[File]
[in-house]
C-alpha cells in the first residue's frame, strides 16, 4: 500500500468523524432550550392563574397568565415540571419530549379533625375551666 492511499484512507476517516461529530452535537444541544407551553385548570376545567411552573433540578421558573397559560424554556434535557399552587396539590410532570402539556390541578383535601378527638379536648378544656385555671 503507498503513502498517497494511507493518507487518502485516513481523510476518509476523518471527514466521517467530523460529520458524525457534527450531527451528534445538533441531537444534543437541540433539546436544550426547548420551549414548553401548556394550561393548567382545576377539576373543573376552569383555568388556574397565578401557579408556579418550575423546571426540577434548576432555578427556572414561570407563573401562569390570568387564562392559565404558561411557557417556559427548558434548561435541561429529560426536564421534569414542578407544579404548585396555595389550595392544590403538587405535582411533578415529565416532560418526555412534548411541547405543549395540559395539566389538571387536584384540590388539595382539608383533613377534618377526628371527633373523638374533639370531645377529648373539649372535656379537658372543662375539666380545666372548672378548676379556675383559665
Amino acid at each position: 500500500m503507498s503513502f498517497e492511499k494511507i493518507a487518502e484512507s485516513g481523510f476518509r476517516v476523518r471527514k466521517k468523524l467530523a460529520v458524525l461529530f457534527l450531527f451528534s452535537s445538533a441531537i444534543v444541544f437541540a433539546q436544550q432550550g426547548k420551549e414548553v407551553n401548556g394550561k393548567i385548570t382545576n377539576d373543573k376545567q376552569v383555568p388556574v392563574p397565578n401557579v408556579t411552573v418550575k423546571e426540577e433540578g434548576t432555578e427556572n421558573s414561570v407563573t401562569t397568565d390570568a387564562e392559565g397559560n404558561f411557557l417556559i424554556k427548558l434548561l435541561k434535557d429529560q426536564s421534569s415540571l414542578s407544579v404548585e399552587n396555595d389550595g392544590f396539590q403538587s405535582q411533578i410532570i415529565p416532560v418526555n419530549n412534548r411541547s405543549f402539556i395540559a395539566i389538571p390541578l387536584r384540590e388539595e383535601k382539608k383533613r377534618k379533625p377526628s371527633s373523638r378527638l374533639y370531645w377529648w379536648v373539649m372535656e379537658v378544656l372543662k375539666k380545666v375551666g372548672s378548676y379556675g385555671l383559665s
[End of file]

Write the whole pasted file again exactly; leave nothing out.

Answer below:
[in-house]
C-alpha cells in the first residue's frame, strides 16, 4: 500500500468523524432550550392563574397568565415540571419530549379533625375551666 492511499484512507476517516461529530452535537444541544407551553385548570376545567411552573433540578421558573397559560424554556434535557399552587396539590410532570402539556390541578383535601378527638379536648378544656385555671 503507498503513502498517497494511507493518507487518502485516513481523510476518509476523518471527514466521517467530523460529520458524525457534527450531527451528534445538533441531537444534543437541540433539546436544550426547548420551549414548553401548556394550561393548567382545576377539576373543573376552569383555568388556574397565578401557579408556579418550575423546571426540577434548576432555578427556572414561570407563573401562569390570568387564562392559565404558561411557557417556559427548558434548561435541561429529560426536564421534569414542578407544579404548585396555595389550595392544590403538587405535582411533578415529565416532560418526555412534548411541547405543549395540559395539566389538571387536584384540590388539595382539608383533613377534618377526628371527633373523638374533639370531645377529648373539649372535656379537658372543662375539666380545666372548672378548676379556675383559665
Amino acid at each position: 500500500m503507498s503513502f498517497e492511499k494511507i493518507a487518502e484512507s485516513g481523510f476518509r476517516v476523518r471527514k466521517k468523524l467530523a460529520v458524525l461529530f457534527l450531527f451528534s452535537s445538533a441531537i444534543v444541544f437541540a433539546q436544550q432550550g426547548k420551549e414548553v407551553n401548556g394550561k393548567i385548570t382545576n377539576d373543573k376545567q376552569v383555568p388556574v392563574p397565578n401557579v408556579t411552573v418550575k423546571e426540577e433540578g434548576t432555578e427556572n421558573s414561570v407563573t401562569t397568565d390570568a387564562e392559565g397559560n404558561f411557557l417556559i424554556k427548558l434548561l435541561k434535557d429529560q426536564s421534569s415540571l414542578s407544579v404548585e399552587n396555595d389550595g392544590f396539590q403538587s405535582q411533578i410532570i415529565p416532560v418526555n419530549n412534548r411541547s405543549f402539556i395540559a395539566i389538571p390541578l387536584r384540590e388539595e383535601k382539608k383533613r377534618k379533625p377526628s371527633s373523638r378527638l374533639y370531645w377529648w379536648v373539649m372535656e379537658v378544656l372543662k375539666k380545666v375551666g372548672s378548676y379556675g385555671l383559665s